5. Most tools have a sub-menu, which you use to alter the tool’s effect in various ways. You can display this menu by pressing <ENTER>, at any time after
choosing the tool. This displayed sub-menu will change automatically, as you choose each new tool.
6. It’s often useful to be able to see how large a brush you have, when using a brush tool. To display a brush as a cursor:
7. To show a crosshair cursor when using a painting or editing tool: Press <CAPS LOCK> while using the tool.


Whenever I begin work on a new image, I start with the following procedures:

1. I check to see if the image SHARPNESS can be improved. FILTER –> SHARPEN –> UNSHARP MASK
Start with a RADIUS OF 0.5, increasing it toward 2, maximum.
Start with an AMOUNT of 100%, but check the appearance of the entire image before you go ahead. Several applications of a slight amount of sharpening is better than one big application. If you don’t like the result, go back to the original by using: EDIT –> UNDO.
You can UNDO the very last application of every function and tool. In Photoshop 5, you can UNDO as far back as you wish.
2. I check to see if the BRIGHTNESS can be improved. IMAGE –> ADJUST –> BRIGHTNESS/CONTRAST
Experiment with the two sliders until you have the desired effect. You’ll often find you can make no improvement to the original.
3. I adjust the contrast and color correction. IMAGE –> ADJUST –> AUTO LEVELS
Vary the position of the middle arrow to adjust contrast. IMAGE –> ADJUST –> VARIATIONS
Increase saturation by pushing SATURATION. Adjust color cast by pushing MIDTONES.
4. Now, I clean up dust and imperfections. I prefer using the RUBBER STAMP tool, rather than the “dust and scratches” filter.
a) Choose the RUBBER STAMP tool.
(b) Place the mouse cursor close to the area you wish to clean up, press <ALT>, and click on this area. This is the area from which you will “clone” information.
(c) Move the mouse cursor over the area to be cleaned, and click on it. Paint the area if necessary. If the effect is too intense or too widespread, change the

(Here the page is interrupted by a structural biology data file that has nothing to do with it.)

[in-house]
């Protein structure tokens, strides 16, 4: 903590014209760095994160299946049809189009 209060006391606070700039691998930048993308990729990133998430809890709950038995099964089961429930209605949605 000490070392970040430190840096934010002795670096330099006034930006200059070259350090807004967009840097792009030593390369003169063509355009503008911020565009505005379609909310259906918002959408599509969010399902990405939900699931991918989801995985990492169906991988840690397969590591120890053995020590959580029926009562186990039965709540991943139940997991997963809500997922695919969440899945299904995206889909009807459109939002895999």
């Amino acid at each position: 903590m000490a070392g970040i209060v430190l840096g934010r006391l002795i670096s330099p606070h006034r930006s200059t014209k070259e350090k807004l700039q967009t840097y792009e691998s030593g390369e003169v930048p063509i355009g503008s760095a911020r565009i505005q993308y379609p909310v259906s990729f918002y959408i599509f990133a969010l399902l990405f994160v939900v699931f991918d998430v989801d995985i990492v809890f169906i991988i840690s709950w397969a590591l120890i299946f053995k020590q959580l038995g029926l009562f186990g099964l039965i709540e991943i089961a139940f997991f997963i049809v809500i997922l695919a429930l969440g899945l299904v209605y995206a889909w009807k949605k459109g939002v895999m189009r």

brush you are using, or vary the opacity, inside the RUBBER STAMP sub-menu.
5. Finally, I crop the image as necessary.
a) Choose the CROP tool.

(b) Drag a “crop box” inside your image.

(c) Push the “adjust boxes” to extend the box as desired.
(d) Press <ENTER> to effect the cropping.
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To see the benefits of cropping, look at these two shots made at Jedburgh Abbey in Scotland. On the left is the original shot, showing the entire Abbey floor as I made it from a high viewpoint with a 24mm lens. There are actually three or more good shots within this frame, of which this is only one. Another good one is shown at the right, where I’ve eliminated most of the Abbey floor, leaving only the wonderful shadows and the figure.


The tools and functions that Photoshop provides may be applied to the entire image or to only selected sections of that image. You’ll find that making precise selections takes practice, but the effort will result in images that nobody will know you have “‘massaged.” There are a number of different methods available to select different parts of your photograph, starting with “fast and easy” and ending with “extremely precise.” Note that, once you’ve created a selection outline, you can modify it by choosing: SELECT –> MODIFY … and choosing the option that suits you.

You should have the areas you wish to select on-screen magnified as much as possible before you begin. Use the NAVIGATOR window to change your magnification, and then to center the magnified section of the image:

1. Zoom at any ratio by moving the slider bar.

2. Zoom a specified section of the image, by clicking on it, after choosing the ZOOM TOOL.